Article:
I shall notice one which materially influences successful recruiting; and that is, the idle and too general reports of the destruction of lives in the Highland regiments. It has been stated in newspapers, and firmly believed in the North, that, during twelve years of the late war, nearly 14,000 men were killed or disabled in the 42d alone; when, in fact, the whole number which belonged to the regiment in a service of seventy-five years, was only 8792. [See Appendix] The 79th and other Highland corps are said to have suffered in the same manner. So firm and prevalent is this belief, that, when young men enter those regiments, it is considered much the same as if sentence of death had been passed upon them. Now, allowing young men a fair share of courage and military ardour, they may hesitate to enter on duties where death is said to be the certain consequence; and even should they evince an inclination for the army, they will find their families and friends decidedly hostile to their wishes. This would not be the case, nor would arguments be used to damp the spirit of young men, if the truth were known. But so misled are the people on these points, that they believe the 42d left 500 men dead on the field at Fontenoy, although only 30 were killed; that half the regiment fell at Alexandria, (only 48 were killed); and that more than 500 men were destroyed at Quatre Bras and Waterloo, when, in fact, there were only 40 men killed in the one and 5 in the other. This prejudiced view of the subject does not give full play to the military spirit of young men; and while it principally originates in the idle vanity of young soldiers, who talk loudly of the heavy lists of killed and wounded, under an erroneous idea, that the more men killed in battle, the greater credit to those engaged; when, in fact, it is quite the reverse. With a few exceptions in peculiar emergencies, as that of the 42d at Ticonderoga and Alexandria, their loss has in no manner exceeded that of other regiments, and in many cases has been much less,—as at Fontenoy, where they were engaged in almost every part of the field where the greatest resistance and danger were expected, and at last covered the retreat, and kept the enemy at a respectful distance; and all this with the trifling loss just mentioned, while other regiments, who were almost stationary, never charged the enemy, or resisted a charge, sustained a loss five times greater than that of the Highlanders.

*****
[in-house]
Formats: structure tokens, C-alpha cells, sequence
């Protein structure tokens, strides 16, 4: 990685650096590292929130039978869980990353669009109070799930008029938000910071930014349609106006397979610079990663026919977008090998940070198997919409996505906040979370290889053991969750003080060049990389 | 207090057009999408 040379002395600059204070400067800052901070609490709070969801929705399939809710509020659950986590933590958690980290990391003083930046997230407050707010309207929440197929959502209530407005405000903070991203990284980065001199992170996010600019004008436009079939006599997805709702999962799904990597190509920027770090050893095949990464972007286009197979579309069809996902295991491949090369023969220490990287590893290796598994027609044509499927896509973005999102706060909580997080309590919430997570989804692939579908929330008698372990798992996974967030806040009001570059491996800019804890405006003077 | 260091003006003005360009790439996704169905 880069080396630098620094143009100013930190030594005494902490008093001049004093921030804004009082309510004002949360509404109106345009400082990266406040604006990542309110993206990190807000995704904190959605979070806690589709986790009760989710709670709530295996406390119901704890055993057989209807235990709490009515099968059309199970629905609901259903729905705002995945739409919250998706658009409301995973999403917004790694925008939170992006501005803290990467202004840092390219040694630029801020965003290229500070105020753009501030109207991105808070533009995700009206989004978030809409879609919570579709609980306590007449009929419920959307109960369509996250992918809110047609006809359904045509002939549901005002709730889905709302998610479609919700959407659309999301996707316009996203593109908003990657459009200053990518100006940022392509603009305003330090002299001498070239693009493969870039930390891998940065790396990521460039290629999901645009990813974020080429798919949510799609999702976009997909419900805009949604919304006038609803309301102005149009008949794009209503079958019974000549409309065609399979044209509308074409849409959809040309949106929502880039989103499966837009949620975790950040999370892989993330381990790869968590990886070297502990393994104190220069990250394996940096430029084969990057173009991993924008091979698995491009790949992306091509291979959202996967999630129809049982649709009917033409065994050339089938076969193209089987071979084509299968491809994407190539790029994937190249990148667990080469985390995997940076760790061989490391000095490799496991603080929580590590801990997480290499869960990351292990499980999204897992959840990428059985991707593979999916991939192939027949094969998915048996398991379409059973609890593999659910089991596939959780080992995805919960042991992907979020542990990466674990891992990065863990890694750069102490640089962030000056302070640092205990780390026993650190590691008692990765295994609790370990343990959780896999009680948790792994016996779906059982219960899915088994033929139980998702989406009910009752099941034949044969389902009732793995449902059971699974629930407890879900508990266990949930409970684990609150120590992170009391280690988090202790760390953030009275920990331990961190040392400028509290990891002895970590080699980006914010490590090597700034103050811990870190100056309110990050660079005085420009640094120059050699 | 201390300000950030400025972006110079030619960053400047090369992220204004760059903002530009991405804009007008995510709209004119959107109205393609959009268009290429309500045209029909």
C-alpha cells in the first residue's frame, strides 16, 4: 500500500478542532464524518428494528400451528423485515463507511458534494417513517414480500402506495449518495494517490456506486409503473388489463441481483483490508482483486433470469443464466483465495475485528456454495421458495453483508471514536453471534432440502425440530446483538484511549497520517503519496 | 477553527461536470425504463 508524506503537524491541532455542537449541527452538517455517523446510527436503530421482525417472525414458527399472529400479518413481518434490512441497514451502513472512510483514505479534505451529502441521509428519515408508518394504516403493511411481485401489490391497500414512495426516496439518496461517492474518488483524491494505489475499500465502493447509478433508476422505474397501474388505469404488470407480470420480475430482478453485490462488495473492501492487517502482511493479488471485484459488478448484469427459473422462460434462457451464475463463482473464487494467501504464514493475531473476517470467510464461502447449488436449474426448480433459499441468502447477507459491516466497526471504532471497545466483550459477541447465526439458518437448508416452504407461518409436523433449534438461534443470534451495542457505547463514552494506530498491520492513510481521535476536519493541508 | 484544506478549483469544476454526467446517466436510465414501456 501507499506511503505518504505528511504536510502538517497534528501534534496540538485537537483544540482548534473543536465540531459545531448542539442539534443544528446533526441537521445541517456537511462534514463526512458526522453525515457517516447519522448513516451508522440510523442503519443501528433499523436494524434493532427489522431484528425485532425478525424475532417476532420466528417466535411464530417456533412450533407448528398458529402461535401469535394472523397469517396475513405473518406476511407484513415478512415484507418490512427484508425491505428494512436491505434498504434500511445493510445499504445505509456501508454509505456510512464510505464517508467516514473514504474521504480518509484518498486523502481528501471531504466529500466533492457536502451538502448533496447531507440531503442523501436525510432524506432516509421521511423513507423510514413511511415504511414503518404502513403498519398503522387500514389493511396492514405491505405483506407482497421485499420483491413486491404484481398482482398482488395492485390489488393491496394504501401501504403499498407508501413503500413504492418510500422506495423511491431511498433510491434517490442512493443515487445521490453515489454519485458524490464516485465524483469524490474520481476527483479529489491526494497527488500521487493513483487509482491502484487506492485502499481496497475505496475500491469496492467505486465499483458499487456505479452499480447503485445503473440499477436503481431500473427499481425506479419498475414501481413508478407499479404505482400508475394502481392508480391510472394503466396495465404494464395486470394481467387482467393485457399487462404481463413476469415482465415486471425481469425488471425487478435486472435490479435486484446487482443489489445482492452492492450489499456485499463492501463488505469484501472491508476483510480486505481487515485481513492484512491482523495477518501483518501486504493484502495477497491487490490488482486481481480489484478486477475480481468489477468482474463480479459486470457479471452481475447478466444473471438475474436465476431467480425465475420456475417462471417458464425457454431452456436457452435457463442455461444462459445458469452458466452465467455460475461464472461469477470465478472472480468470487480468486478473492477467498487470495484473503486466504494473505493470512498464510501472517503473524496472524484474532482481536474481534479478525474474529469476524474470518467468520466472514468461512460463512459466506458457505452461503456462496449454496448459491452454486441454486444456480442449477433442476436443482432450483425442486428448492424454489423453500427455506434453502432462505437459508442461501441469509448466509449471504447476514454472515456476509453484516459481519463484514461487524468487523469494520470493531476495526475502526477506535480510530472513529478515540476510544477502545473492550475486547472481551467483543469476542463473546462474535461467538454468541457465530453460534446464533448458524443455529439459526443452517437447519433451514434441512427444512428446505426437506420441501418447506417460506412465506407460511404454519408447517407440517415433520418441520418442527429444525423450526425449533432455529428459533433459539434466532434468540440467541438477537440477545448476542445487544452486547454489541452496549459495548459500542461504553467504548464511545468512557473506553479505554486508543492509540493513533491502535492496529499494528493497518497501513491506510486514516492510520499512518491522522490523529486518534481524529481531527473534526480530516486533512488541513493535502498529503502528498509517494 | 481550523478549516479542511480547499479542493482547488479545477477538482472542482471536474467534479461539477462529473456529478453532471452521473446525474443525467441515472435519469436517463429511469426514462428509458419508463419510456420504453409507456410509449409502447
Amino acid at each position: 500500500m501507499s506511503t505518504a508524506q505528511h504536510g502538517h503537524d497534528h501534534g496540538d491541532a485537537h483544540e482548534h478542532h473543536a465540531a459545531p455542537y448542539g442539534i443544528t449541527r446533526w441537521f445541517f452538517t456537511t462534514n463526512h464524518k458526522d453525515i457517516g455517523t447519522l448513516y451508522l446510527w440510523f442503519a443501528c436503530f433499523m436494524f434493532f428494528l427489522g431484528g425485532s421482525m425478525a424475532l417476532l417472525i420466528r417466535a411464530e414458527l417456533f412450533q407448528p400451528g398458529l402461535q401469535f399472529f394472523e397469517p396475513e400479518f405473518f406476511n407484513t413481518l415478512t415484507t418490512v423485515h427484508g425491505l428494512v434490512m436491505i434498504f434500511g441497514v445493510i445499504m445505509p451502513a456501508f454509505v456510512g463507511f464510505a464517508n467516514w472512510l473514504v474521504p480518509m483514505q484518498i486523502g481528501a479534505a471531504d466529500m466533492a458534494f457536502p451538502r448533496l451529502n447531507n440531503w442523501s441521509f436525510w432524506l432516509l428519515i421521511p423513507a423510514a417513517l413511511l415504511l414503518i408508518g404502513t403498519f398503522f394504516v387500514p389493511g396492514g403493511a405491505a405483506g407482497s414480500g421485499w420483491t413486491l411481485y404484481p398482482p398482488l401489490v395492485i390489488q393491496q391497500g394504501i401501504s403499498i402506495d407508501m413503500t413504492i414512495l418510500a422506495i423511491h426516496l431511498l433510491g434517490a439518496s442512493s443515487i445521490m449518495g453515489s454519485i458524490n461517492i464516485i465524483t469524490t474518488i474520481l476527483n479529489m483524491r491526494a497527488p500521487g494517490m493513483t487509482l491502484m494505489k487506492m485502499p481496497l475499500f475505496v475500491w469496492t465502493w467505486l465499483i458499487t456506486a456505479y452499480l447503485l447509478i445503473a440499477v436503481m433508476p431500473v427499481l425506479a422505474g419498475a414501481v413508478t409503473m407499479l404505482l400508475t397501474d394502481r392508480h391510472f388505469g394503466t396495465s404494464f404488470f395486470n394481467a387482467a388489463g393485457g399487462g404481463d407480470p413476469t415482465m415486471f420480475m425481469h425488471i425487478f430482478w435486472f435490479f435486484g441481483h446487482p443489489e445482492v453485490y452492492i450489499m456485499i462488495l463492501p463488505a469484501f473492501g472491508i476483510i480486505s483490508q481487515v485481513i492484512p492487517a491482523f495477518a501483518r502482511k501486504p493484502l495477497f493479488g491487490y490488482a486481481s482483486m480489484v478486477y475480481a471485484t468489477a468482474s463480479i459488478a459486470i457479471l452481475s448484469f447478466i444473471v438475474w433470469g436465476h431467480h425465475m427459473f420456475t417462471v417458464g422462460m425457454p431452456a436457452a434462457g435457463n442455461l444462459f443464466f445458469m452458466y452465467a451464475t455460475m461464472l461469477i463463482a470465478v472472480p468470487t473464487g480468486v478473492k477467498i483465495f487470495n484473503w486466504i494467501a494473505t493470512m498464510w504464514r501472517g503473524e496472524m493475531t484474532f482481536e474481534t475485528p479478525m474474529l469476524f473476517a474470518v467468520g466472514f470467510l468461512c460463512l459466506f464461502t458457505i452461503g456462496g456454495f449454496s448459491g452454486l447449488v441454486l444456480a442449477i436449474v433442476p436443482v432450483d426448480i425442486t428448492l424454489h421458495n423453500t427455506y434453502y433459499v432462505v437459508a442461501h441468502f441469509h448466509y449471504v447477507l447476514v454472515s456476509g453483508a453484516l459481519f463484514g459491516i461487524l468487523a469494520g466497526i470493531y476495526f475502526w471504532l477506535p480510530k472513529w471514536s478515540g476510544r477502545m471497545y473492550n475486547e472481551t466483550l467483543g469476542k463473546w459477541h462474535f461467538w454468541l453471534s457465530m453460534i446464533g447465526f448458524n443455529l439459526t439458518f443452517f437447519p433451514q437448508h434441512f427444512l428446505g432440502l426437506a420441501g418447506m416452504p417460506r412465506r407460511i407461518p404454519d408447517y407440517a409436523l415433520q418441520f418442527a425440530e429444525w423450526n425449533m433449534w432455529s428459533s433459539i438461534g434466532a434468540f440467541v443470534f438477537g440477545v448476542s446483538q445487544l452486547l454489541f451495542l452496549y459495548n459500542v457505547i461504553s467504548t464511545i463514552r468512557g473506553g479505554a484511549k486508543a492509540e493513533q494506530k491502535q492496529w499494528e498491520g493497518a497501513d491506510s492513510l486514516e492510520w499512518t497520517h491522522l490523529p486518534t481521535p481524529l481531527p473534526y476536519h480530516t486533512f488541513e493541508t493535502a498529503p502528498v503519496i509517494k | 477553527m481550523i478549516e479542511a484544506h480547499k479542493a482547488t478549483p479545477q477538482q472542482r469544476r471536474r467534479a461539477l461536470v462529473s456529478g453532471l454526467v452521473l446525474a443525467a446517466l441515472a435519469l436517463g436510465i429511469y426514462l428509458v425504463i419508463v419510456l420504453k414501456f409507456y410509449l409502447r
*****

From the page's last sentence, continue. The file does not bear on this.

In the late war of twenty-one years, ending in 1814, the number killed of the 42d regiment amounted to 235, of the 78th (first battalion) to 103, of the 79th to 89, of the 92d to 181, and of the 93d to 60; in all, 668 men of these five regiments killed in battle. The number of men who served in these five regiments was about 20,500, of whom 668 have, in twenty-one years, been lost to their country by the hand of the enemy, being nearly in the proportion of 1 man of every 30; or, taking the compound ratio of the numbers, (20,500), and of the time (twenty-one years), the proportion of killed to the sum total of men would be as 1 to 661 annually. If 1 man out of every 30 had been killed annually instead of in twenty-one years, the war would not have been so bloody as it has often been called. It is fortunate for the military character of this country that the scale is so moderate; for, so far from a long list of casualties being a proof of bravery, it is generally a proof of the very reverse. The greatest loss is almost always sustained in a defeat, and more are wounded when men are stationary, or in a slow and hesitating advance, than in a bold and rapid attack. Experience has shown, and in nine cases out of ten it will be found, that numerous wounds inflicted on individuals have usually been received when they were not in their proper place in their corps, but either in the rear, out of the line of their duty, or separated by some means from their comrades. When men boldly face their enemy in a compact body, in close support of each other, they are so equally exposed to danger, that it is very rare indeed for any individual to receive many more wounds than those close to him. If officers and soldiers keep steady with the body of their regiment, there will be less danger, and fewer wounds, than if they allow themselves to be separated. When men are in a line, for example, the enemy’s shot, after passing it, can do no farther mischief, the surface exposed being rendered less by the linear formation. But when men are broken and separated, they become like the pieces on a chess board; the shot which passes one will hit another, and the same shot may thus disable a considerable number of individuals. By firing into the rabble of a crowd, more men will suffer than by firing against the same individuals, at the same given distance, after these individuals have been drawn up in military array,